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ENGL 101: Introduction to Fiction

This guide has been designed as a starting point for the research that you will need to to research for English 101. 

If you need help, please contact Ivana Niseteo, Liaison Librarian for English, French, French Programs (FASS), Humanities, Linguistics, and World Literature at 778.782.6838 or or Ask a librarian.

Using the Library Website

Key Points

Research Guides - Use these when you are not sure where to start! Librarians have put together comprehensive guides on every subject taught at SFU to assist students in their research.
Library Catalogue - Remember these steps: 1) Do a keyword search 2) Select a book from the list that appears to meet your needs 3) Use the subject headings for that book to find similar materials.
Journal Articles and Databases - This is where you go to find articles. Use the subject listings if you aren't sure which database to use.
Ask A Librarian - Librarians generally respond within 24 hours to email questions from students. You can also use our AskAway live chat assistance service.

Keep Track of Every Item You Consult

Most style guides require you to note the following: title of article, book or document, journal title (if article), author or editor, publisher (if book), date of publication, place of publication (if book), volume and issue number (if journal), pagination (if article or document). If you print out articles, highlight this information. Also, check the Citation & style guides page.

Using the Library Catalogue

Before searching the Library Catalogue or databases, think about your topic. Break down your topic into concepts or keywords. Think of synonyms for each keyword or concept.  Keep your mind open to new or alternative words that describe your topic.

Identifying search terms

To determine which terms you should use to search for books and articles, write down the proposed title of your project and identify the important/meaningful words, e.g.:

  • The significance of nature or wilderness in Margaret Atwood's short story "Death by Landscape."

     Use the key words and think of any variations, synonyms or related terms. (i.e. fiction, Canada, land, dearth, forest...)

Combining terms

The simple terms and and or allow you to combine terms to broaden or narrow your searches.

Narrow: combining with and requires ALL terms to be found in each search result (use this for finding two or more concepts in the same source), e.g.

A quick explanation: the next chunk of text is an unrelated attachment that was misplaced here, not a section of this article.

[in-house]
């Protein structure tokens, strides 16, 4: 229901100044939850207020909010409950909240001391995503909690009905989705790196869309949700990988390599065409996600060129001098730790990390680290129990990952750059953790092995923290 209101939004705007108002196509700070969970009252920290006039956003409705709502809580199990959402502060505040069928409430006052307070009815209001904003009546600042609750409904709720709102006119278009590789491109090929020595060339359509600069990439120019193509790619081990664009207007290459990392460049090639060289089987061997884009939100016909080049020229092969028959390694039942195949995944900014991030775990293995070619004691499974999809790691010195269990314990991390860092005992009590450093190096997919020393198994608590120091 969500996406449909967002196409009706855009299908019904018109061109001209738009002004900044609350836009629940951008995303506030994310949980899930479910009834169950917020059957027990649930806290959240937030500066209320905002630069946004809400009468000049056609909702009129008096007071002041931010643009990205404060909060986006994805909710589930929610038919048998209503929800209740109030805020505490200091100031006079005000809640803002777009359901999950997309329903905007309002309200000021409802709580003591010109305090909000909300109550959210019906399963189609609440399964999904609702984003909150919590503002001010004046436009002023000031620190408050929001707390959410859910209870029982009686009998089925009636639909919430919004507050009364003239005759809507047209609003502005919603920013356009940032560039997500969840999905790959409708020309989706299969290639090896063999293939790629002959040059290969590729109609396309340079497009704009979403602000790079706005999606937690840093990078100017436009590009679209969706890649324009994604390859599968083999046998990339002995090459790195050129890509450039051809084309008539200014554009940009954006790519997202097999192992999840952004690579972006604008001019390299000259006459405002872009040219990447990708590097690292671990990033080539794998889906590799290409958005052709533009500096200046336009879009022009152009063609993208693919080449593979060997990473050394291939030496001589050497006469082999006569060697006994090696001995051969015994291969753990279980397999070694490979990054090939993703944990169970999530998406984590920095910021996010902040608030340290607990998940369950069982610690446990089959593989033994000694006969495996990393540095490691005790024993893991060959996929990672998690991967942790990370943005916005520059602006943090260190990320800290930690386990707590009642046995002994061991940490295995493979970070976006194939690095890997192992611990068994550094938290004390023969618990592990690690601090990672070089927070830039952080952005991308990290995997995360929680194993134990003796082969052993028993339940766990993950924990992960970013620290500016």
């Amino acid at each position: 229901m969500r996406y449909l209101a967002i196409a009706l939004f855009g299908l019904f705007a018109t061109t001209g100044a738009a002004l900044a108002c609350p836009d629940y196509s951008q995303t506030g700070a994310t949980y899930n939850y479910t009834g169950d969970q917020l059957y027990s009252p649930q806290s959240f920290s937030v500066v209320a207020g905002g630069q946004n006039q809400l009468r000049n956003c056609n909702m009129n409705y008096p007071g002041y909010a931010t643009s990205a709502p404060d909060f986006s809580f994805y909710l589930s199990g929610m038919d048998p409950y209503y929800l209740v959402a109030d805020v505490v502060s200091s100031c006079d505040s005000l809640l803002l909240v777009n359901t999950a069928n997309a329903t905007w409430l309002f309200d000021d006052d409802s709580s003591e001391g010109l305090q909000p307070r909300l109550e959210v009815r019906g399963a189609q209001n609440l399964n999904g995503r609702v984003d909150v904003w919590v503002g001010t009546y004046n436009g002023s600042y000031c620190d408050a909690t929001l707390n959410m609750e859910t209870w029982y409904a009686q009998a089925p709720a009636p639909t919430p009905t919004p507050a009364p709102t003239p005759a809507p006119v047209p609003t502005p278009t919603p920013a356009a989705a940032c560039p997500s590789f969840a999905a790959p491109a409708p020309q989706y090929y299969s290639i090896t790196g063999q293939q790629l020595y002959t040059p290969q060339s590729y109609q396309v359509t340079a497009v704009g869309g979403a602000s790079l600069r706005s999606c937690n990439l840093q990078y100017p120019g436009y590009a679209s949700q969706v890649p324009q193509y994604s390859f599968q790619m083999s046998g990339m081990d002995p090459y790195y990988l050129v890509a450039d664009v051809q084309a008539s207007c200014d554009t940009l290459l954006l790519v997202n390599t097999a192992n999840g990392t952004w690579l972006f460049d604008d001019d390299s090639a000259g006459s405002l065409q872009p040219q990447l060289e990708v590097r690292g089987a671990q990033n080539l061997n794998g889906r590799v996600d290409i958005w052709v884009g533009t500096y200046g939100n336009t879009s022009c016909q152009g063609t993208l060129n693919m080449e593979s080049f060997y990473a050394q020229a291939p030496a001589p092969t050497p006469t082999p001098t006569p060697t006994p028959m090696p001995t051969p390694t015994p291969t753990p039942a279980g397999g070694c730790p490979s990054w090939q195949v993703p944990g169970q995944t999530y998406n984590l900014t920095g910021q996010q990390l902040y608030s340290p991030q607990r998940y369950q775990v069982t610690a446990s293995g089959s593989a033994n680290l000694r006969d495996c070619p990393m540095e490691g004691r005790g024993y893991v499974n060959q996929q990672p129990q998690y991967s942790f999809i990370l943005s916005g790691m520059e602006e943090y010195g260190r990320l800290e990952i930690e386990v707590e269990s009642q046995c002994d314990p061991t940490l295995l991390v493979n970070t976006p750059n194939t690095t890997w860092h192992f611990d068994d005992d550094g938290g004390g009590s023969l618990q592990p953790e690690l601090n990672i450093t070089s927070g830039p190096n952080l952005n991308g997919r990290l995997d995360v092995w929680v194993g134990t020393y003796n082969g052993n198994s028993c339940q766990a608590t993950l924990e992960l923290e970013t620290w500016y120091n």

• atwood and wilderness

Broaden: combining with or requires ANY term to be found in each search result (use this for finding synonyms), e.g.

  • atwood and (wilderness or nature or north)

    * The asterix - the asterix is used for a word that may have several endings, e.g. crit* will find critical or criticism or critics.

Use the Library Catalogue to find books owned by SFU Library.

For works on a topic, search first by keyword. Here are some sample keyword searches:

  • nature and atwood
  • atwood and canad* and north

Remember your three steps: 1) Use keyword search 2) Select a book from the list that appears to meet your needs 3) Use the subject headings for that books to find similar materials. Subject headings are terms that have been assigned to each book. They are useful for locating books on the same subject regardless of the terminology used by the author. Using subject headings in your search can lead to more accurate results.

Using Databases

First, a few things to remember:

  • Use your keywords and the "and" and "or" commands. Start with your main point first and then add more terms one at a time (i.e. I would do a search on Margaret Atwood first then add terms such as wilderness or north). Remember to play! You can't break a database.
  • Academic Search Premier is a very good database to try. Use your keywords.
  • MLA International Bibliography is the best database for doing research on literary topic. All of the articles in this database are scholarly (or peer reviewed). If you do not get any results - try again with fewer words or a different word.
  • CBCA Complete is a good database for finding information on Canadian topics and writers.
  • News indexes are good for finding information on authors and books. Try other databases under News Sources such as Canadian Newsstream.
  • You may also want to explore JSTOR and Project MUSE.
  • Finally, can't find anything, don't know where to start, Contact the reference desk at 778-782-5735

Check out this list of databases in English literature.